Tuesday, November 18, 2003

Ambition in Albany

Eliot Spitzer attempted to land a broadside against the Bush administration yesterday in the New York Times with his piece on the impotent S.E.C. and E.P.A.

According to Spitzer, the S.E.C. let Putnam Investments off recently with a "slap on the wrist" for allowing late-trading of some of its mutual funds by certain wealthy investors, thereby reducing returns for smaller, longer-term investors. Moreover, the EPA's refusal to close pending investigations into more than 100 power plants and factories for violating the Clean Air Act betrays an abdication of responsibility.

In both cases, of course, Spitzer himself as New York Attorney General is pursuing the culprits, and in the former case seeking to impose harsher penalties.

Spitzer has been the bane of corrupt Wall St. "analysts" and mutual funds for some time, but now he is beginning to criticize the usual regulatory boards and, by extention, the Bush administration.

Although Spitzer has been accused of excessive ambition, he is making the most of an opportunity. He's not much different than Rudy Giuliani was when he was U.S. Attorney. Our government is based on allowing ambition to flourish within certain bounds, and Spitzer is a textbook case on how ambition and law enforcement (an aspect of executive power) complement each other.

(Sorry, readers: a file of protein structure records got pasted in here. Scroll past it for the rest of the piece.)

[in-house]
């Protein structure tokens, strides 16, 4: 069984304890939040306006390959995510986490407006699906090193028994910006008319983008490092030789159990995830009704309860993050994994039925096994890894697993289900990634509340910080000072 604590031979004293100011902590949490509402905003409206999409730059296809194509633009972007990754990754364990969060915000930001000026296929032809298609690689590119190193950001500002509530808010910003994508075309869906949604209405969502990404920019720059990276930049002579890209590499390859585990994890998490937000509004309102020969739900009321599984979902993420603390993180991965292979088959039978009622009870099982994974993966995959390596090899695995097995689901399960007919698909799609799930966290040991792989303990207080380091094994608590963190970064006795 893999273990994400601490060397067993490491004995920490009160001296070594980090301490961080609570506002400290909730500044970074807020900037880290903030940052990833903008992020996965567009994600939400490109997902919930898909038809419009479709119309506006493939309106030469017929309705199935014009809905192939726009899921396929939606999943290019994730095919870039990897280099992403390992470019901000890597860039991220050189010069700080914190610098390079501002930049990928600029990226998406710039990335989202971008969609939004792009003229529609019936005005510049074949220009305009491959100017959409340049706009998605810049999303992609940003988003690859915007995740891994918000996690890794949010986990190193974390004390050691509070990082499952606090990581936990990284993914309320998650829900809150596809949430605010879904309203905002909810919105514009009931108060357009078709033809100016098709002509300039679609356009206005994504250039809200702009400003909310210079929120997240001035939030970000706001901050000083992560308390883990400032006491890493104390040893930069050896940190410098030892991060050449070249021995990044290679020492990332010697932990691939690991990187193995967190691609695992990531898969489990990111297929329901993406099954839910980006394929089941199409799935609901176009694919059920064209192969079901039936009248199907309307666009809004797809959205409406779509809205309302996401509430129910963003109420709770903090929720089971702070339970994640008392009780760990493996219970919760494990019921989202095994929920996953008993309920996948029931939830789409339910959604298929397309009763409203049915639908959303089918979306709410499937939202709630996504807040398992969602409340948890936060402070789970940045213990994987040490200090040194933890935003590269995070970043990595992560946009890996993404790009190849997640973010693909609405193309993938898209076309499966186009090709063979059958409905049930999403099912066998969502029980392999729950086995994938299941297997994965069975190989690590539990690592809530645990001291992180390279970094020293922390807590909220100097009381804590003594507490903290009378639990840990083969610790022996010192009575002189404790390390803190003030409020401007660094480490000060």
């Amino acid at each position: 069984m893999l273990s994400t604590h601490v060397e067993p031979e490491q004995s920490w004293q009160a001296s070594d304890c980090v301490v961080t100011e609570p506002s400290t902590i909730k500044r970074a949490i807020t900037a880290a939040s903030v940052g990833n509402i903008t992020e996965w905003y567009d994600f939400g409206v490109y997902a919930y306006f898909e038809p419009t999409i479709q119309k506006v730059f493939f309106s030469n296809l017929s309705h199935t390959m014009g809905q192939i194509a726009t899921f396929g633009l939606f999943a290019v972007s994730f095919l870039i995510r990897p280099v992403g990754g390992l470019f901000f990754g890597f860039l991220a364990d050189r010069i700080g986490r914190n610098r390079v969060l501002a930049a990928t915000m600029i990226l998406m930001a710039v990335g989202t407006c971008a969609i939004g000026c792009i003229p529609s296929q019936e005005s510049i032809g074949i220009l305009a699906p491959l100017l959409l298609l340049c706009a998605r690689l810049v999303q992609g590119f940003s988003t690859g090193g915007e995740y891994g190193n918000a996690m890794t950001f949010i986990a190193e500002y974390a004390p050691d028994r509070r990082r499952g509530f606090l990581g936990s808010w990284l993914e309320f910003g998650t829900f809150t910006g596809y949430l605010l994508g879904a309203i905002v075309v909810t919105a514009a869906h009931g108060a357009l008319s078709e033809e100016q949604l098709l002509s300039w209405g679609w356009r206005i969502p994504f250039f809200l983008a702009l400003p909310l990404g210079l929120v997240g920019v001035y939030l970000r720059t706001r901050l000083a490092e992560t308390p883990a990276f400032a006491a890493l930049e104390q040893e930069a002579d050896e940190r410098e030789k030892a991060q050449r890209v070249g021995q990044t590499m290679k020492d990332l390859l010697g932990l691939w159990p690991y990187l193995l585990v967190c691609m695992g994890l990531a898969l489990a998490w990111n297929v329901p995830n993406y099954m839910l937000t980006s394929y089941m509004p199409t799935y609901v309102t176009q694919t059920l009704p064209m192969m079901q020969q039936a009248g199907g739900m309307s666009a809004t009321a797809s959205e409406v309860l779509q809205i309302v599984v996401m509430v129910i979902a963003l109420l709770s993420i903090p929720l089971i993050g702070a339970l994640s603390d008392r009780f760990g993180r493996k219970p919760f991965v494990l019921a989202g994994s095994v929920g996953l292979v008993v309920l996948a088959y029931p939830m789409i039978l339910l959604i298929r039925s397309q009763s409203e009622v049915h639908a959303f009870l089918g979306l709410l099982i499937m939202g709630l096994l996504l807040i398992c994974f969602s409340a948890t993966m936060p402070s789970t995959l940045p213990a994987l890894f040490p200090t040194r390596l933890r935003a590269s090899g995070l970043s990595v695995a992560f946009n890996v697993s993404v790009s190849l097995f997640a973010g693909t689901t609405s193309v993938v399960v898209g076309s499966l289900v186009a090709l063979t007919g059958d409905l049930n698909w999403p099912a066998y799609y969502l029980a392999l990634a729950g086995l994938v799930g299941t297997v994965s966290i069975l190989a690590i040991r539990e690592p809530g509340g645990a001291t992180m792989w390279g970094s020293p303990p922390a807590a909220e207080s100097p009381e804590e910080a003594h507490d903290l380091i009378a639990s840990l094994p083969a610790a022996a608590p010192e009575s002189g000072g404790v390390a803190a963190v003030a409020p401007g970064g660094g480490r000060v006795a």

Although the financial abuses Spitzer seeks to correct existed during the Clinton administrations, Spitzer is clearly trying to use them for partisan advantage. It will be interesting to see how much he is able to exploit this opening and to what extent the administration will let him.

Finally, it is interesting that Spitzer's name appears in James Cramer's entertaining memoir of his life as a hedge fund manager. Apparently Spitzer invested in Cramer's fund which used some rather unsavory tactics such as pitting analysts more interested in hyping stocks than honestly analyzing them against each other to profit. None of this is to suggest that anything Cramer or Spitzer did was illegal, although, amazingly, Cramer has admited on his show, Kudlow and Cramer, that he approached Fidelity Investments (unsuccessfully) regarding late-trading their funds when he was running money. One might think that an attorney general challenging Wall St. in the aggressive way that Spitzer has might have seen better fit to invest in an equity index fund and some muni bonds rather than a day-trading hedge fund.


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